Why is UIUC listed in the rankings of endowment size but omitted in the endowment per student comparison?

    Was Saint Louis University left out for not reporting or not having a well-endowed business school?

  • george

    John, could you please write an update about the status of IMD MBA, many people believe it is no longer top school.

  • deferan

    They did not release the employment report for the class of 2015. Despite four month since graduation. It tells something..

  • Daniel J. Bonsoms, CFA

    The Office of Advancement reached out to us today with this statement, “The Booth gift is not part of our endowment because there was no transfer of assets. The gift is structured so that the school receives a cash flow each year based on the stock dividends of Dimensional Fund Advisors, where Mr. David G. Booth is Co-Founder and Co-CEO.”

  • The mashup is not yet a done deal. Once it is, then it would certainly make sense to combine all three endowments.

  • C. Taylor


    Yes, all those hitherto interested in the full time MBA at IMD should immediately drop the idea at the clearly well-informed behest of a guy who mixes up cash with profit and another who can’t navigate homepages/employment reports.

    Such tragedy.

  • Gossler

    Shouldn’t Cornell Dyson and Johnson be combined? Additionally, with the new College of Business, shouldn’t the Hotel School’s endowment also be factored in?

  • Markus

    True. I’ve noticed that they have removed it from the homepage and kept the EMBA. The recent graduates of 2015 stuggle in the job market and many returned to their previous jobs.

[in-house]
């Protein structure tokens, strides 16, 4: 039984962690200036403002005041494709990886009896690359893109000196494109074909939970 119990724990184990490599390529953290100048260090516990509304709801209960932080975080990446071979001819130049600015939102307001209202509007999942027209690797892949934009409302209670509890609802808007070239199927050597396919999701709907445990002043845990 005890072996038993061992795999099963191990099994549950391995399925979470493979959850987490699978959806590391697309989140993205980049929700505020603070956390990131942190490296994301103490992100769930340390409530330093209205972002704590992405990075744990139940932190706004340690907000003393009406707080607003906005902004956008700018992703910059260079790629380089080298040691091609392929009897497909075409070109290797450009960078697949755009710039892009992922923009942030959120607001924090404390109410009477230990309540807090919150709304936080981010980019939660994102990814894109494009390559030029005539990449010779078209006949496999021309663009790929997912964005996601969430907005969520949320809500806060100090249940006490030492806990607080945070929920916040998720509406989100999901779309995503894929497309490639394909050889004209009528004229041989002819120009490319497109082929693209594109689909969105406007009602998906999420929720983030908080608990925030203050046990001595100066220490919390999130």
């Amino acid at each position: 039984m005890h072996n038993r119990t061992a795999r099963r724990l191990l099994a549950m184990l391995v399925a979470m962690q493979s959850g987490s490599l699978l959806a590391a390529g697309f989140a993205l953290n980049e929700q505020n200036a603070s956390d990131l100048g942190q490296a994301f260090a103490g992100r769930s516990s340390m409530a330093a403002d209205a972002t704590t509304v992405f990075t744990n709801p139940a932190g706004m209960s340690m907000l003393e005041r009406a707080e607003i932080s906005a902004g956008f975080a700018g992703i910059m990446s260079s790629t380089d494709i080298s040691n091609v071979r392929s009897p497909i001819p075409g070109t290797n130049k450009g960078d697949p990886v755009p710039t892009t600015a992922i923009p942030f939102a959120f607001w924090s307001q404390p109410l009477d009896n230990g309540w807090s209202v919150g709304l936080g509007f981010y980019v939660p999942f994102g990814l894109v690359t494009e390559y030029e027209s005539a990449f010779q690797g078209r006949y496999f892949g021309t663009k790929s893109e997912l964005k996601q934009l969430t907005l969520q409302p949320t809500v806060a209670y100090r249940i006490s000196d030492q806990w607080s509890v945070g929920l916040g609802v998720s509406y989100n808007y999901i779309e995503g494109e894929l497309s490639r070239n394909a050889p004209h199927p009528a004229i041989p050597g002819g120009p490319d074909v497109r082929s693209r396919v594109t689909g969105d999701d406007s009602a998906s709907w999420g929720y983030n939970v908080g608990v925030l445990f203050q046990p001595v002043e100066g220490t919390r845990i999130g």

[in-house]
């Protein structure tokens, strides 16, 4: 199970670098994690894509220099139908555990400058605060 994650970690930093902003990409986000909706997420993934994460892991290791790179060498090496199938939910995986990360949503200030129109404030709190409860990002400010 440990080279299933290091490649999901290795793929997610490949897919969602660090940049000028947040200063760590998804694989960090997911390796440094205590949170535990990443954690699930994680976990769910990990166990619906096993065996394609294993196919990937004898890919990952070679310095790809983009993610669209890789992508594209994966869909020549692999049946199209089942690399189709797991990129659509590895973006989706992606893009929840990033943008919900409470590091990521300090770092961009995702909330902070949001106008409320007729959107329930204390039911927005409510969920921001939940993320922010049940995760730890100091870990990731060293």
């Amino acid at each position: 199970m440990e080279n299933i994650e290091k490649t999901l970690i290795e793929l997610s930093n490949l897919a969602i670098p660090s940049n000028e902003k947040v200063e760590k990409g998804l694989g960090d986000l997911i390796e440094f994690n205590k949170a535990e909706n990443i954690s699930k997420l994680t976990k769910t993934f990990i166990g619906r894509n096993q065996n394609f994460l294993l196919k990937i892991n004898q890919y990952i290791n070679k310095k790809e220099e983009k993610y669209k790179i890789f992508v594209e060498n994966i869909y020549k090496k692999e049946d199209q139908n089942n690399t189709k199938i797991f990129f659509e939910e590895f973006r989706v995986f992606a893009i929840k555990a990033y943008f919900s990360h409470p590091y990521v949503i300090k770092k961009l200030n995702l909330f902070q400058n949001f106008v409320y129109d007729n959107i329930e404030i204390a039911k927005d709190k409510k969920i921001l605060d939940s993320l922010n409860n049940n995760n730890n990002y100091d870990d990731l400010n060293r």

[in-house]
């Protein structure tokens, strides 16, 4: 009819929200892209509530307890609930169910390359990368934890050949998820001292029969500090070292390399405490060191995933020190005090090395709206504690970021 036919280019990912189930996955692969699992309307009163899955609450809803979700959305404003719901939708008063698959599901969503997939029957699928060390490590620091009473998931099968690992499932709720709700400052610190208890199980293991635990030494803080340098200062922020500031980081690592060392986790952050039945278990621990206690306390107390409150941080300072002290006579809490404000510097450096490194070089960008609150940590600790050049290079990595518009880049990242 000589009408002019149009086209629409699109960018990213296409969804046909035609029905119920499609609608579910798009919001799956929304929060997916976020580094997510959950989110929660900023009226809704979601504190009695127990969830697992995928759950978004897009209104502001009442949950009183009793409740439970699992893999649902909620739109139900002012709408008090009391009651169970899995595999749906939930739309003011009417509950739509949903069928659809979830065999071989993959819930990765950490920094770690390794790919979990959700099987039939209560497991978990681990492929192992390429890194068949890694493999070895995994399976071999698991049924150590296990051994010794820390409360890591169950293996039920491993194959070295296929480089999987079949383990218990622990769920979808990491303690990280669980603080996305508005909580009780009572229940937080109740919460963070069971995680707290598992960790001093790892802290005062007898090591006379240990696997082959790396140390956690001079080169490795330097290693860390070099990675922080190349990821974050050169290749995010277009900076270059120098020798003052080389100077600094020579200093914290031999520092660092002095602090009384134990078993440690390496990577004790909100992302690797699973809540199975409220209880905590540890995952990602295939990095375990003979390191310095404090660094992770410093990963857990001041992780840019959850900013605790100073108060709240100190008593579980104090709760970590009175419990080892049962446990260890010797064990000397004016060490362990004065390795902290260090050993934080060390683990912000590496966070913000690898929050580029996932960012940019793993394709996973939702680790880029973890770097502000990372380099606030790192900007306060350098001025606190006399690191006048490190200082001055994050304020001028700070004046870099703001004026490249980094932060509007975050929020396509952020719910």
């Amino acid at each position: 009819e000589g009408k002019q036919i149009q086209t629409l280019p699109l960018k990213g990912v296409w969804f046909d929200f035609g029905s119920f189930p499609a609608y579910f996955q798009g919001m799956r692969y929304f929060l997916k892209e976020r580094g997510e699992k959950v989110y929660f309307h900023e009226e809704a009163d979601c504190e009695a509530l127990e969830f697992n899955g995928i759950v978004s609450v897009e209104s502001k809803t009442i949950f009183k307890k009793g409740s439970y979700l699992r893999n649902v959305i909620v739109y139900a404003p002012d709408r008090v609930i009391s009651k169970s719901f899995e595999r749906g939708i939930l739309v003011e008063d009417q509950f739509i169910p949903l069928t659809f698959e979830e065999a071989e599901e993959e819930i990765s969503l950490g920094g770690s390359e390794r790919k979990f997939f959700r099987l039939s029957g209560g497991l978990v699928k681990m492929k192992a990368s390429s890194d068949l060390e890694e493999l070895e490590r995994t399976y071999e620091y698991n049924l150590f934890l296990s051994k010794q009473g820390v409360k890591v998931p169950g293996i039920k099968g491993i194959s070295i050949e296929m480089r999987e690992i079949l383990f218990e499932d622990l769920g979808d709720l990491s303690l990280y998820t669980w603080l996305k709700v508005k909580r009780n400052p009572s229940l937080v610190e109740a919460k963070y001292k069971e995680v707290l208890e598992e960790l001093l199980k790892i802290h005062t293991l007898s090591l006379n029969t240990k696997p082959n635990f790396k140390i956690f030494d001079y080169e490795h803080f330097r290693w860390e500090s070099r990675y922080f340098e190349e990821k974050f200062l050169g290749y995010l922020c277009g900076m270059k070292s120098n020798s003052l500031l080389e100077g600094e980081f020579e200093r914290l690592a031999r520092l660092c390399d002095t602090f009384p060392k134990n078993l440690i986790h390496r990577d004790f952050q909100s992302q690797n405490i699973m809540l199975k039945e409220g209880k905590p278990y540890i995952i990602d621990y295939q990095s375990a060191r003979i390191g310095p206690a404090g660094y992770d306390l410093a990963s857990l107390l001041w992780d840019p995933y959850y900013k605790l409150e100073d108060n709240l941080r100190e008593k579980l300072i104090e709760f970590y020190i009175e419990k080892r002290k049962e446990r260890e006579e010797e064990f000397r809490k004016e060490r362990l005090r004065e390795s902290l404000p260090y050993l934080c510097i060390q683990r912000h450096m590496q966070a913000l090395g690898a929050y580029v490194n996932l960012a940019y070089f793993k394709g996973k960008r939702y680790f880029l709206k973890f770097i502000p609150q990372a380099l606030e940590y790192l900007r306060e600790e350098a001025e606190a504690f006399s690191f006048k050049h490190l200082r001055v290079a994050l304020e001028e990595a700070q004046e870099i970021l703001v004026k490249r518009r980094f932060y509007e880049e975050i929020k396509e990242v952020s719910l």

• Federac

    That is why IMD leadership prefer to abandon its full time MBA program, and integrate it with the executive one. It is no longer profitable and the recent fall in its quality and reputation affected the school overall reputation in the executive programs.

  • C. Taylor

    Fantastic, P&Q. A worthy scoop well done.

    Significant endowments definitely provide programs with staying power to weather the storms of change. At some point, small endowments are likely dwarfed in impact by the scale of university budgets.

    One point about IMD: I understand IMD stays cash-flow positive. This is related to its being run as a business–research focused on real world applications, and no tenure for professors, for example–which is likely a result of its roots. Hopefully we get to see a chart for international programs.

  • Frederick

    Interesting to not include the Booth naming gift. I suspect it is because disclosing it may mean unintentionally disclosing DFA’s performance at the time of disclosure… which is fraught with rules and regulations.

  • Read The Article

    “The Chicago Booth number, however, does not include David Booth’s $300 million naming gift in 2008 which yields more annual income than the Booth endowment. If it were included, the Booth endowment would be double its actual size, putting it behind only Harvard”

  • Daniel J. Bonsoms, CFA

    We had some technical difficulties with the graph and we fixed it. If you catch any others please let us know.


    I sincerely appreciate the great work you have been doing here John and Daniel. Thank you for revealing many of the financial drivers for higher education. Please double check the Yale SOM Endowment Per Student calculation. Many thanks!

  • mdel9098

    Very interesting, great job!

  • abinboston

    Why is MIT showing up at ~81 M on the first table, and ~813 M on the second?

  • Bluejay

    Thanks for the clarification!

  • Dave1988